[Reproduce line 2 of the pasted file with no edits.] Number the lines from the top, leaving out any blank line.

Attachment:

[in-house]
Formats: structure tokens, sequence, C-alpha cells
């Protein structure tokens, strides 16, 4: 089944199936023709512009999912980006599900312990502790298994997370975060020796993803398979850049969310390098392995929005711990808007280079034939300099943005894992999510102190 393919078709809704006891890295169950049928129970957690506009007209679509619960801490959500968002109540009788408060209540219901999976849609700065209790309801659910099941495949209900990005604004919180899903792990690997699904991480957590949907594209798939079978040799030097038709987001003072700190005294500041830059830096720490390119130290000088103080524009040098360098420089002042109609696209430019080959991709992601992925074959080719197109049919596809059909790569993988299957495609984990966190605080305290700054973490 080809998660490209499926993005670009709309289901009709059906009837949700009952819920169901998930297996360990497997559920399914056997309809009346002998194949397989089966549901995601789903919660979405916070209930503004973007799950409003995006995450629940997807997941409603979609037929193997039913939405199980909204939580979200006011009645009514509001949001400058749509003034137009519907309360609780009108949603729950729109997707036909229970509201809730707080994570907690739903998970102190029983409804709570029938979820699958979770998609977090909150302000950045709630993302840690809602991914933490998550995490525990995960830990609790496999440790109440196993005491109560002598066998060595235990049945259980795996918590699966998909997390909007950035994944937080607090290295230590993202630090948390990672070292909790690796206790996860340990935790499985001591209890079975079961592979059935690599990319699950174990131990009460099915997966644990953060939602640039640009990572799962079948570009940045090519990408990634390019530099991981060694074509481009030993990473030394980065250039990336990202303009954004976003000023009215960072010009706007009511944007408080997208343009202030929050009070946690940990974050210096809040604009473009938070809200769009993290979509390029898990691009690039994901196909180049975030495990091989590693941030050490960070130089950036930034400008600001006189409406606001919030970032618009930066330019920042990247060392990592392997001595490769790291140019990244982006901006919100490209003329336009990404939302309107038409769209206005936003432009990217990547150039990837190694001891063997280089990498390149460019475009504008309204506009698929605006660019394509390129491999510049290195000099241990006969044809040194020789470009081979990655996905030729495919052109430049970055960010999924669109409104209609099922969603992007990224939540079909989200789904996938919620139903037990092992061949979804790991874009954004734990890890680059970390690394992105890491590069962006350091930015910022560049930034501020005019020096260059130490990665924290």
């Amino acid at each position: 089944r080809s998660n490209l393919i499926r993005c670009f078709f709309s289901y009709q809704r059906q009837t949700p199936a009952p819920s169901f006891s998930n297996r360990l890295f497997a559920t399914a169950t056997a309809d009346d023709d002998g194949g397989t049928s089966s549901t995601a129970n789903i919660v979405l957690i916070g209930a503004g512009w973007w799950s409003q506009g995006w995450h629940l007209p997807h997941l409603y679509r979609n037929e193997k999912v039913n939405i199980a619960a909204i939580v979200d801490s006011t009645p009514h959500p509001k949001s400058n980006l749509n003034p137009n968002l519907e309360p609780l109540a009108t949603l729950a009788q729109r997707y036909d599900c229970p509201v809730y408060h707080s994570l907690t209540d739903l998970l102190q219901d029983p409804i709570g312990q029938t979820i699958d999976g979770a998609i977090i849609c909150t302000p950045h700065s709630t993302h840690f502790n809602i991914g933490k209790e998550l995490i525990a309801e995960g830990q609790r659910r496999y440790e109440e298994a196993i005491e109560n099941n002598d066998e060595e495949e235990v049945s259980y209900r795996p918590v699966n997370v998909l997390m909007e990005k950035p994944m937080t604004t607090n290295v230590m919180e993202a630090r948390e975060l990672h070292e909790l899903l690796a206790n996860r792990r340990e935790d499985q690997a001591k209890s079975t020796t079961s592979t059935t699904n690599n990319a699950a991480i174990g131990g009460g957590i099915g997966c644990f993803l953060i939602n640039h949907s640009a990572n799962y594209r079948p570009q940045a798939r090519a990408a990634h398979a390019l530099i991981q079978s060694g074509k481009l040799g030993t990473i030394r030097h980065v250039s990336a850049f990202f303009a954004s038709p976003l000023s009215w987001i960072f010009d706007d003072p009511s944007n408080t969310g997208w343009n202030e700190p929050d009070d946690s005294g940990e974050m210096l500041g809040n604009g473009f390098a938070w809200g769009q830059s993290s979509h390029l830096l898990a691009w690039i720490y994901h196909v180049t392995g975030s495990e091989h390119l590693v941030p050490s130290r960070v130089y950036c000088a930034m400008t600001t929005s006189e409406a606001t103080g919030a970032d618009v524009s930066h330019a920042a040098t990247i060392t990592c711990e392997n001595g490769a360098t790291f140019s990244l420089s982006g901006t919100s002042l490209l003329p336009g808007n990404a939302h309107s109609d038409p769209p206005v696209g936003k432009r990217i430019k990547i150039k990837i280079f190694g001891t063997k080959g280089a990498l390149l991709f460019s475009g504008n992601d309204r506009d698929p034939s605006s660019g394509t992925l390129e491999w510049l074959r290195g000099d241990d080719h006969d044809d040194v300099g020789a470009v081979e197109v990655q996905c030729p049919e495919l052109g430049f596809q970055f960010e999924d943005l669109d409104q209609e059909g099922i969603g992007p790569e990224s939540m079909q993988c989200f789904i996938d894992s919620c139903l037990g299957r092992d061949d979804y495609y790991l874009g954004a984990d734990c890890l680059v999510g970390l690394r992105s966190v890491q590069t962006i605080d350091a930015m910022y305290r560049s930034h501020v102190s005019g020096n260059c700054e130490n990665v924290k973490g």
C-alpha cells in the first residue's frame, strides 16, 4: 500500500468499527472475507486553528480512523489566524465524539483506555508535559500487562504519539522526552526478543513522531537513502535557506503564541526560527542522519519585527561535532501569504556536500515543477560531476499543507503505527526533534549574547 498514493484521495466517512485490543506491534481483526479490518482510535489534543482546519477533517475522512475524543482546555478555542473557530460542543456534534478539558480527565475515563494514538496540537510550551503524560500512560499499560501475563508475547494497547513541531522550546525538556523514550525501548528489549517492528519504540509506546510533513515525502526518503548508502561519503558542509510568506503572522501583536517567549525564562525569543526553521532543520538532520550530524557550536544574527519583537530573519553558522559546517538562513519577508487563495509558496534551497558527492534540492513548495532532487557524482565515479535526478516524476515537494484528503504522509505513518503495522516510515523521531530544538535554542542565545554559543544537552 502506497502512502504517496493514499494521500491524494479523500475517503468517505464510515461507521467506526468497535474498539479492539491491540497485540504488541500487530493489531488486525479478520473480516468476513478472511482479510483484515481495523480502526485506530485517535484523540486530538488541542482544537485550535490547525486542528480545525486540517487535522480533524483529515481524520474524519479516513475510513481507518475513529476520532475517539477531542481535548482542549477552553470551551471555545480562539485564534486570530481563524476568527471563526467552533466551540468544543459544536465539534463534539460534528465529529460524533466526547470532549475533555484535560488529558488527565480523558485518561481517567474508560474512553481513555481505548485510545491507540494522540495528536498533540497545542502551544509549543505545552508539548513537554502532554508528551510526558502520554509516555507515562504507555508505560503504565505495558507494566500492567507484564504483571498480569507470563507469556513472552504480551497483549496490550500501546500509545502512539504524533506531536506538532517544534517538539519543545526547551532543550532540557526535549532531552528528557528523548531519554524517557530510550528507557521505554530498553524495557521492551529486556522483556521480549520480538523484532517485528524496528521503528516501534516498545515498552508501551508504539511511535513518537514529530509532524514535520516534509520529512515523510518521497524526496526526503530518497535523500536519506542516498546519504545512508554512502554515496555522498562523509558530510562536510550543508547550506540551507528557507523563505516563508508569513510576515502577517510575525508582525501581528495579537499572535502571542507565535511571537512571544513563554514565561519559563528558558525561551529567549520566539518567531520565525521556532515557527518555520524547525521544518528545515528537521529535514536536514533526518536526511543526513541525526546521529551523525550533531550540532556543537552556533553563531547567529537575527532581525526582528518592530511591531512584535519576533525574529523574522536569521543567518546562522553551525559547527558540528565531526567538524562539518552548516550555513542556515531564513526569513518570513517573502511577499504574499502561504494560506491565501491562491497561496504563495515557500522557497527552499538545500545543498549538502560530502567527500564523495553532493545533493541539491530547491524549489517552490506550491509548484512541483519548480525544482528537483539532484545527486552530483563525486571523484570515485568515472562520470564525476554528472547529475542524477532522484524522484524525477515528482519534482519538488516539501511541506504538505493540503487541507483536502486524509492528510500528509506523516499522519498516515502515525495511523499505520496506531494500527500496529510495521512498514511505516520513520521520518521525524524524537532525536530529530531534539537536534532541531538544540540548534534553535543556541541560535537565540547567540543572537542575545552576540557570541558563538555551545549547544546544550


Formats: structure tokens, sequence, C-alpha cells